YouTube has accepted the copyright claim laid against Felix ‘Pewdiepie’ Kjellberg for his Firewatch Let’s Play, removing the video and issuing him with a copyright strike. Developer Campo Santo initiated the DMCA takedown request after Pewdiepie used a racial slur during an unrelated video.
“I am sick of this child getting more and more chances to make money off of what we make,” said Campo Santo’s Sean Vanaman at the time. “He's worse than a closeted racist: he's a propagator of despicable garbage that does real damage to the culture around this industry. I'd urge other developers & will be reaching out to folks much larger than us to cut him off from the content that has made him a millionaire.”
Pewdiepie originally privatised his Firewatch as soon as he saw Vanaman’s tweets out of “respect”, yet Google has since swept through and agreed with the DMCA takedown request, issuing Pewdiepie with one of the three copyright strikes that could lead to the closure of his entire YouTube channel.
Putting aside the controversy over what he said, and whether he or shouldn’t have, I think the DMCA takedown issue is an important topic to discuss. This doesn’t just apply to Pewdiepie but to anyone creating content for YouTube - a potentially dangerous precedent has been set. Having previously granted Pewdiepie with permission to use Firewatch for a video, a difference of opinion on his behaviour has granted Campo Santo the right to snatch that video away, putting his entire YouTube channel in danger in the process.
"Whether you like me or Mr. Vanaman, these laws are made for people to take down content and whenever there's power to do so, it's going to be abused,” says Pewdiepie in a new video. “And especially when the reason to take down the content has nothing to do with copyright, it sort of shows that. I think these laws are important for people, for artists to protect their work and what they do, and that's why I think it's really dangerous to make these sort of claims and to do these sort of copyright claims for no real valid reason, no matter what you think of me."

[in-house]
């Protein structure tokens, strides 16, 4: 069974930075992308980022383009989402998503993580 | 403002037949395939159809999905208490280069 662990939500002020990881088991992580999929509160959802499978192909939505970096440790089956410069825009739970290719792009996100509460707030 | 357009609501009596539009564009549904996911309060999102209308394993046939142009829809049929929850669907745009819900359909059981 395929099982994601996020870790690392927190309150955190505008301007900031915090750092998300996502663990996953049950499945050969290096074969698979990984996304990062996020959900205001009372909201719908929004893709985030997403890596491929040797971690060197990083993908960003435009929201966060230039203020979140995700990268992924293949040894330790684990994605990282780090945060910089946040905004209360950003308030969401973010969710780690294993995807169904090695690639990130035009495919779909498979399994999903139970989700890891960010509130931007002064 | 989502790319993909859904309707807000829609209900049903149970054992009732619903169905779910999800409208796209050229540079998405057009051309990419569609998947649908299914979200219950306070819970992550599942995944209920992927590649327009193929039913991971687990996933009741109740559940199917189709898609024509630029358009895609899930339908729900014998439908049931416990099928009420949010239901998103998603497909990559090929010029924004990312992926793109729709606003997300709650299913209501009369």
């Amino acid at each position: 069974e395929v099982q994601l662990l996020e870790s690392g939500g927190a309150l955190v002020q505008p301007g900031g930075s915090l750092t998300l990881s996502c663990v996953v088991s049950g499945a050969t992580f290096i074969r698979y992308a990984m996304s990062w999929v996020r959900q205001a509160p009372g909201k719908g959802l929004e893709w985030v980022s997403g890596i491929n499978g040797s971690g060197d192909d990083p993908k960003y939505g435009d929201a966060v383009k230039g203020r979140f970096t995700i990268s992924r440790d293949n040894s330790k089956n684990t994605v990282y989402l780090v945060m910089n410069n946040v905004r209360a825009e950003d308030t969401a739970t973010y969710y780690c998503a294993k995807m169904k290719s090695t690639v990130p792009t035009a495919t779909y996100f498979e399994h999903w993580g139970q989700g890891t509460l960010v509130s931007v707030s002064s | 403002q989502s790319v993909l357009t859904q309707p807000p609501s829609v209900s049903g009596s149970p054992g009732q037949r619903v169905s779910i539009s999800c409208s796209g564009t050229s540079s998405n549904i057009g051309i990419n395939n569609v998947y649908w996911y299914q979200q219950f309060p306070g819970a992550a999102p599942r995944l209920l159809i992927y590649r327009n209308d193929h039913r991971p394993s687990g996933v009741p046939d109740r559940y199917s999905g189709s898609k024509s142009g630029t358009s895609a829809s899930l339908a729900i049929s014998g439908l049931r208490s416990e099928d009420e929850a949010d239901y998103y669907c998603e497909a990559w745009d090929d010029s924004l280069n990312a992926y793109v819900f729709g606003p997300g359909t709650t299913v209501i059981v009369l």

Campo Santo’s own policy regarding streaming is outlined on their website, explaining that users are free to stream their games and monetise their videos. They’ve overridden that with this takedown request and they’ve started down what could be a treacherous path for streaming.
The flip side of this is that if Pewdiepie simply didn’t use racial slurs he wouldn’t be in this predicament in the first place. There are no doubt thousands of Firewatch videos out there still available, both positive and negative toward the game. They remain unaffected because they toed a fairly simple line.
The DCMA takedown issued by Campo Santo is also legally allowable. They issued a takedown request based upon objecting to Kjellberg’s character, with the Morrison & Lee law firm saying to PC Gamer that "Publishers can revoke the license for any reason in their sole and absolute discretion, and there is nothing in the DMCA that requires consistent enforcement on the part of the IP holder" (More on that here). To that end, publishers and developers are legally allowed to use DMCA takedowns not just in concerns of personal character, but also to silence negative viewpoints. The only concrete workaround for a YouTuber is a contractual agreement with the original content creator.
At this point, YouTube’s systems seem to need a major shakeup. DMCA takedowns can be issued with the click of a button and the entire system is automated. With a change of heart, a publisher could bring down an entire YouTube channel in a single afternoon. Streamers are provided with 10 days to exact a counterclaim and argue their case, the next logical step being to take it to court - an expensive endeavour that streamers no doubt don’t want to embark on.
An immensely tricky situation for both parties here then, and a broader talking point for streaming at large. Are DMCA takedowns threatening the legitimacy of streaming? Do you believe Campo Santo were within their rights to initiate the copyright strike? Let us know!